Brad Warner:

So back to my friend and his pitch. After I said some of this he said something like, “Well if you don’t know what you want…” This struck me as both very weird and yet totally expected. The fact is I do know what I want. It’s just that in a world where wealth and fame is the highest object of desire, the idea of someone not wanting that sounds the same as not knowing what you want. If you knew what you wanted you would understand that what you want is wealth and fame.

I really feel like all that stuff about embracing poverty and avoiding greed that the Buddhists talk about isn’t just something that’s supposed to make a person all pure and holy. It’s actually advice on how to live a better life. The more you demand from society in terms of wealth, the more society demands from you. If you don’t deliver, you suffer.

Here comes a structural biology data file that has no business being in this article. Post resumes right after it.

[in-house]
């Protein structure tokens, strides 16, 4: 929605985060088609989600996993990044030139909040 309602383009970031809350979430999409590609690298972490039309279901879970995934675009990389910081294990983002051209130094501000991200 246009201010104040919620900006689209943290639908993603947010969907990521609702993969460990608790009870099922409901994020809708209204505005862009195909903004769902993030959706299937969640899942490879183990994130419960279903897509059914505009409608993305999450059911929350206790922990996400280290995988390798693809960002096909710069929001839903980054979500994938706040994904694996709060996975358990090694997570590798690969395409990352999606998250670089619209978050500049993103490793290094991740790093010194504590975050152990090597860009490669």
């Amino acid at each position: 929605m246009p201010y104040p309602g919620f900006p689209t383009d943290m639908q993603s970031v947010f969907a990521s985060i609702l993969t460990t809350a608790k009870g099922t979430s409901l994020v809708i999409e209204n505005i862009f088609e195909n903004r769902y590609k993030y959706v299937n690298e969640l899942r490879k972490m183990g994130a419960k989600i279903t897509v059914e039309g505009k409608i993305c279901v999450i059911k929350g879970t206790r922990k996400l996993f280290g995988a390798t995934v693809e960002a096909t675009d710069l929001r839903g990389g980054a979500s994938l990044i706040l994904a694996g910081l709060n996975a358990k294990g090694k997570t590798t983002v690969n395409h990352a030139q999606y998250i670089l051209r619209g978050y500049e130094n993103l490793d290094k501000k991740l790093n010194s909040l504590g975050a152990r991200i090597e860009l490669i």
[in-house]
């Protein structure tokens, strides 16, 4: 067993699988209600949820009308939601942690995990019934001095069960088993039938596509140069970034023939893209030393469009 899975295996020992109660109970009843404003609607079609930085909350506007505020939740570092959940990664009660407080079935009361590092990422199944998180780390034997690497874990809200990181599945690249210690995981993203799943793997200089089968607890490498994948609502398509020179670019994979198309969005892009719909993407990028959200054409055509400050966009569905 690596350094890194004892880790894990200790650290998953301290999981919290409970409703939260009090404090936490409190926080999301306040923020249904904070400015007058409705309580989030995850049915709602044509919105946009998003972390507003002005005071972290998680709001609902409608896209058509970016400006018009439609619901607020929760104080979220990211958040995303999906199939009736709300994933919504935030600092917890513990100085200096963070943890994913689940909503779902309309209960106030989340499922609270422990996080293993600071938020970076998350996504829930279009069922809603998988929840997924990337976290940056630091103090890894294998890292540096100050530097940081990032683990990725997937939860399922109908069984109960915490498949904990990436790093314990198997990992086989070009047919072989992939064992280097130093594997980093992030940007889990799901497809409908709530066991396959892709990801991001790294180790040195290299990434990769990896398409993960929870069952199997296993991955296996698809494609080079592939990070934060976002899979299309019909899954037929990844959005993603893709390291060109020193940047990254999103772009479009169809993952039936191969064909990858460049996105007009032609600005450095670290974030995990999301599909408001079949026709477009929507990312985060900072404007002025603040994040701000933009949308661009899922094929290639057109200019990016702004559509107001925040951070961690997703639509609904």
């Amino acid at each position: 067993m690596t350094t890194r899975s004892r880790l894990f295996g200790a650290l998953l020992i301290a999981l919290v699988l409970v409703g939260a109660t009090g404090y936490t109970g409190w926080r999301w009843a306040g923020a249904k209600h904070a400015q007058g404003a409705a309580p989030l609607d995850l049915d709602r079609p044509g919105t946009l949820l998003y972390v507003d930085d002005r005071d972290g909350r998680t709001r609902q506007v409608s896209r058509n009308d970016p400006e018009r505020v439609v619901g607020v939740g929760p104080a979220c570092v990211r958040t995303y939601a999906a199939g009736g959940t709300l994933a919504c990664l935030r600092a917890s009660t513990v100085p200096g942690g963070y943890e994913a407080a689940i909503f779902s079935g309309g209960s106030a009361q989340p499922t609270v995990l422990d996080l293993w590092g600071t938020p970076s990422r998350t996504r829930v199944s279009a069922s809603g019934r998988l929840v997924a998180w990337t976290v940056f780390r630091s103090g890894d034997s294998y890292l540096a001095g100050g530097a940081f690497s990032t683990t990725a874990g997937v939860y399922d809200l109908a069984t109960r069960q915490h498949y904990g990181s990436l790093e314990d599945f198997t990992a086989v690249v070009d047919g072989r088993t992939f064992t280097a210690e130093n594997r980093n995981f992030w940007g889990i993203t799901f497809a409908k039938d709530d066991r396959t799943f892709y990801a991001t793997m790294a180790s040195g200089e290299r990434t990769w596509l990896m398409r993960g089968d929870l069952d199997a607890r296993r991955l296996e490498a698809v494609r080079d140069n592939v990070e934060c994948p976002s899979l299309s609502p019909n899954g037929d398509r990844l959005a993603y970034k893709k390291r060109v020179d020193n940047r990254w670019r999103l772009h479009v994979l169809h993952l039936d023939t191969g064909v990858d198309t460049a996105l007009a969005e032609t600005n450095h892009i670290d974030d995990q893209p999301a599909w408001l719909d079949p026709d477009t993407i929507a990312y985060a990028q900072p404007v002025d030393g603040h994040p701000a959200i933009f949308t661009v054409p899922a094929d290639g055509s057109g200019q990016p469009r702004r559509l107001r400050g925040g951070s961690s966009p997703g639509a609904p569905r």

“Wherever a man goes, men will pursue and paw him with their dirty institutions, and, if they can, constrain him to belong to their desperate odd-fellow society.” Thoreau said that. He could have been talking about Bill Watterson, who told his former art professor why he had no interest in merchandising Calvin and Hobbes: “Enough is enough, and I have enough.” I find that to be a very useful mantra. Seriously — it’s like a glass-half-full perspective switch. It’s very easy to spend all your time thinking about all the things you lack. It’s not really any less true to focus on all the ways in which you have more than you even need, and doing so sometimes even improves your mood.